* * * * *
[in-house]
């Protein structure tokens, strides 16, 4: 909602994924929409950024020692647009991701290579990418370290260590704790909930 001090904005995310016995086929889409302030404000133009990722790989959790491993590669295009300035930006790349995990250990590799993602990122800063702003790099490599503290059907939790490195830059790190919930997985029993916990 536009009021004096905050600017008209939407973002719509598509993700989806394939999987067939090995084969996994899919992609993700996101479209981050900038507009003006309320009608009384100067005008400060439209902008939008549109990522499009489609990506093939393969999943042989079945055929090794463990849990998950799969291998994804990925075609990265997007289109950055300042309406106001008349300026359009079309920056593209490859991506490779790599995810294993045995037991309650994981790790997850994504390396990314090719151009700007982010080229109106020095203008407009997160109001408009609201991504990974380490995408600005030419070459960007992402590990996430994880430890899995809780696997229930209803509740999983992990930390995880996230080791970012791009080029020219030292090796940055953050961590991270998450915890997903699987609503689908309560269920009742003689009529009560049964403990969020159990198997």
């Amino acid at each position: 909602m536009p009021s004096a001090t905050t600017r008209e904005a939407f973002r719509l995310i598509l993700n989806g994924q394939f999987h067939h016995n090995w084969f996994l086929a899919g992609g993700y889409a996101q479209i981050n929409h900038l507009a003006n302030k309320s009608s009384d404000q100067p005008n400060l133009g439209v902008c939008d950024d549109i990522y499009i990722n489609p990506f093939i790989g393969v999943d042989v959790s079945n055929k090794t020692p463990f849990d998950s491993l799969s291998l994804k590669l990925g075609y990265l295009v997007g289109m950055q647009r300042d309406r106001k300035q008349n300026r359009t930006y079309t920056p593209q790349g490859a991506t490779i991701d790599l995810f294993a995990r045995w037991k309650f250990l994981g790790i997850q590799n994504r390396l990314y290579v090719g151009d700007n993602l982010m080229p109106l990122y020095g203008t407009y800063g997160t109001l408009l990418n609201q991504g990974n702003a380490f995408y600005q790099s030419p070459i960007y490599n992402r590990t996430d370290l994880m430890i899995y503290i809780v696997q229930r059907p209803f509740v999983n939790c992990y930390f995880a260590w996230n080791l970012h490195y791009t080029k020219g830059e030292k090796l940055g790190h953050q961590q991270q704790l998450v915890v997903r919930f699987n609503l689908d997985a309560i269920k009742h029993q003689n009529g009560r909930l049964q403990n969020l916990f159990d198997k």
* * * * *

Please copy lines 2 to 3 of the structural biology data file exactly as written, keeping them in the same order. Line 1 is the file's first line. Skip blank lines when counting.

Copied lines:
């Protein structure tokens, strides 16, 4: 909602994924929409950024020692647009991701290579990418370290260590704790909930 001090904005995310016995086929889409302030404000133009990722790989959790491993590669295009300035930006790349995990250990590799993602990122800063702003790099490599503290059907939790490195830059790190919930997985029993916990 536009009021004096905050600017008209939407973002719509598509993700989806394939999987067939090995084969996994899919992609993700996101479209981050900038507009003006309320009608009384100067005008400060439209902008939008549109990522499009489609990506093939393969999943042989079945055929090794463990849990998950799969291998994804990925075609990265997007289109950055300042309406106001008349300026359009079309920056593209490859991506490779790599995810294993045995037991309650994981790790997850994504390396990314090719151009700007982010080229109106020095203008407009997160109001408009609201991504990974380490995408600005030419070459960007992402590990996430994880430890899995809780696997229930209803509740999983992990930390995880996230080791970012791009080029020219030292090796940055953050961590991270998450915890997903699987609503689908309560269920009742003689009529009560049964403990969020159990198997």
């Amino acid at each position: 909602m536009p009021s004096a001090t905050t600017r008209e904005a939407f973002r719509l995310i598509l993700n989806g994924q394939f999987h067939h016995n090995w084969f996994l086929a899919g992609g993700y889409a996101q479209i981050n929409h900038l507009a003006n302030k309320s009608s009384d404000q100067p005008n400060l133009g439209v902008c939008d950024d549109i990522y499009i990722n489609p990506f093939i790989g393969v999943d042989v959790s079945n055929k090794t020692p463990f849990d998950s491993l799969s291998l994804k590669l990925g075609y990265l295009v997007g289109m950055q647009r300042d309406r106001k300035q008349n300026r359009t930006y079309t920056p593209q790349g490859a991506t490779i991701d790599l995810f294993a995990r045995w037991k309650f250990l994981g790790i997850q590799n994504r390396l990314y290579v090719g151009d700007n993602l982010m080229p109106l990122y020095g203008t407009y800063g997160t109001l408009l990418n609201q991504g990974n702003a380490f995408y600005q790099s030419p070459i960007y490599n992402r590990t996430d370290l994880m430890i899995y503290i809780v696997q229930r059907p209803f509740v999983n939790c992990y930390f995880a260590w996230n080791l970012h490195y791009t080029k020219g830059e030292k090796l940055g790190h953050q961590q991270q704790l998450v915890v997903r919930f699987n609503l689908d997985a309560i269920k009742h029993q003689n009529g009560r909930l049964q403990n969020l916990f159990d198997k």